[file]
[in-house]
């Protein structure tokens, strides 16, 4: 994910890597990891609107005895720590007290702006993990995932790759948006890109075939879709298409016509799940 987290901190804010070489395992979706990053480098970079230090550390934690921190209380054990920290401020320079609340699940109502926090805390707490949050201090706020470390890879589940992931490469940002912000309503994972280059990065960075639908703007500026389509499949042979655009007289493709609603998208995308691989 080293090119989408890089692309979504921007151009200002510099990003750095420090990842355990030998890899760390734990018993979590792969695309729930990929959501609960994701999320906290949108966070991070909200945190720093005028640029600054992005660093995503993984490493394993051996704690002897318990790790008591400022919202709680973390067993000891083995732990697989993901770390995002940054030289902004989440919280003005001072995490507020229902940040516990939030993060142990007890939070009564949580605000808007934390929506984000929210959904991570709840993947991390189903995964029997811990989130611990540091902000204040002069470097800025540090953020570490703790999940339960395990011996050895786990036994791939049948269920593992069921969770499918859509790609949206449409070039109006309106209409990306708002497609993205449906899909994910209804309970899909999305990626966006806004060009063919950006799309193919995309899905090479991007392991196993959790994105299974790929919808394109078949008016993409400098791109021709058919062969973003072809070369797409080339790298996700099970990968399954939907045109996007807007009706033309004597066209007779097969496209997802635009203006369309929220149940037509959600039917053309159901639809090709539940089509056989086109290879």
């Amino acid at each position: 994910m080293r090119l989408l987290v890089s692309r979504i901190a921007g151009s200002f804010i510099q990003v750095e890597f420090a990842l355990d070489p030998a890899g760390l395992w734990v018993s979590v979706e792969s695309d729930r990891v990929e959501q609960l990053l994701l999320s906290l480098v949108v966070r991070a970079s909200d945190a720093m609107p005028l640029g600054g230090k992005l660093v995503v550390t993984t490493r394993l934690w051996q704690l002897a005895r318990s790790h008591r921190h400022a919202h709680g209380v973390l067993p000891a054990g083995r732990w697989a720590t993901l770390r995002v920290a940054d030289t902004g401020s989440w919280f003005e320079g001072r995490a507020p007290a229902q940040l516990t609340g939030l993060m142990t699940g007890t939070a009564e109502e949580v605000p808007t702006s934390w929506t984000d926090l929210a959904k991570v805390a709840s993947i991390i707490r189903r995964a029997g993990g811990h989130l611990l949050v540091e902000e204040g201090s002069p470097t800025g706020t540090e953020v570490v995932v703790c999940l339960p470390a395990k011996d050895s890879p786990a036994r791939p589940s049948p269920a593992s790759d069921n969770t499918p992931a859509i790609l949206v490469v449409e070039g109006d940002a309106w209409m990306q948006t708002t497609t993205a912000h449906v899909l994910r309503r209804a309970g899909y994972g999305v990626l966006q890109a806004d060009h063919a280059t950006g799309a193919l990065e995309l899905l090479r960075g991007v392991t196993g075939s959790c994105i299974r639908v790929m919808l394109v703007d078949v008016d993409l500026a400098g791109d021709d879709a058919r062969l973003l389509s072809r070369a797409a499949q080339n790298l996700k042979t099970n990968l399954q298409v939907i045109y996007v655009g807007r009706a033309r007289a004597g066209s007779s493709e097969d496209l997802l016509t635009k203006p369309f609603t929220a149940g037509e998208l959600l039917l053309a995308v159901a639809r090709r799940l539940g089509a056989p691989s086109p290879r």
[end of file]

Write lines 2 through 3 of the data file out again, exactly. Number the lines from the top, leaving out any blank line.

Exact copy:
């Protein structure tokens, strides 16, 4: 994910890597990891609107005895720590007290702006993990995932790759948006890109075939879709298409016509799940 987290901190804010070489395992979706990053480098970079230090550390934690921190209380054990920290401020320079609340699940109502926090805390707490949050201090706020470390890879589940992931490469940002912000309503994972280059990065960075639908703007500026389509499949042979655009007289493709609603998208995308691989 080293090119989408890089692309979504921007151009200002510099990003750095420090990842355990030998890899760390734990018993979590792969695309729930990929959501609960994701999320906290949108966070991070909200945190720093005028640029600054992005660093995503993984490493394993051996704690002897318990790790008591400022919202709680973390067993000891083995732990697989993901770390995002940054030289902004989440919280003005001072995490507020229902940040516990939030993060142990007890939070009564949580605000808007934390929506984000929210959904991570709840993947991390189903995964029997811990989130611990540091902000204040002069470097800025540090953020570490703790999940339960395990011996050895786990036994791939049948269920593992069921969770499918859509790609949206449409070039109006309106209409990306708002497609993205449906899909994910209804309970899909999305990626966006806004060009063919950006799309193919995309899905090479991007392991196993959790994105299974790929919808394109078949008016993409400098791109021709058919062969973003072809070369797409080339790298996700099970990968399954939907045109996007807007009706033309004597066209007779097969496209997802635009203006369309929220149940037509959600039917053309159901639809090709539940089509056989086109290879």
């Amino acid at each position: 994910m080293r090119l989408l987290v890089s692309r979504i901190a921007g151009s200002f804010i510099q990003v750095e890597f420090a990842l355990d070489p030998a890899g760390l395992w734990v018993s979590v979706e792969s695309d729930r990891v990929e959501q609960l990053l994701l999320s906290l480098v949108v966070r991070a970079s909200d945190a720093m609107p005028l640029g600054g230090k992005l660093v995503v550390t993984t490493r394993l934690w051996q704690l002897a005895r318990s790790h008591r921190h400022a919202h709680g209380v973390l067993p000891a054990g083995r732990w697989a720590t993901l770390r995002v920290a940054d030289t902004g401020s989440w919280f003005e320079g001072r995490a507020p007290a229902q940040l516990t609340g939030l993060m142990t699940g007890t939070a009564e109502e949580v605000p808007t702006s934390w929506t984000d926090l929210a959904k991570v805390a709840s993947i991390i707490r189903r995964a029997g993990g811990h989130l611990l949050v540091e902000e204040g201090s002069p470097t800025g706020t540090e953020v570490v995932v703790c999940l339960p470390a395990k011996d050895s890879p786990a036994r791939p589940s049948p269920a593992s790759d069921n969770t499918p992931a859509i790609l949206v490469v449409e070039g109006d940002a309106w209409m990306q948006t708002t497609t993205a912000h449906v899909l994910r309503r209804a309970g899909y994972g999305v990626l966006q890109a806004d060009h063919a280059t950006g799309a193919l990065e995309l899905l090479r960075g991007v392991t196993g075939s959790c994105i299974r639908v790929m919808l394109v703007d078949v008016d993409l500026a400098g791109d021709d879709a058919r062969l973003l389509s072809r070369a797409a499949q080339n790298l996700k042979t099970n990968l399954q298409v939907i045109y996007v655009g807007r009706a033309r007289a004597g066209s007779s493709e097969d496209l997802l016509t635009k203006p369309f609603t929220a149940g037509e998208l959600l039917l053309a995308v159901a639809r090709r799940l539940g089509a056989p691989s086109p290879r």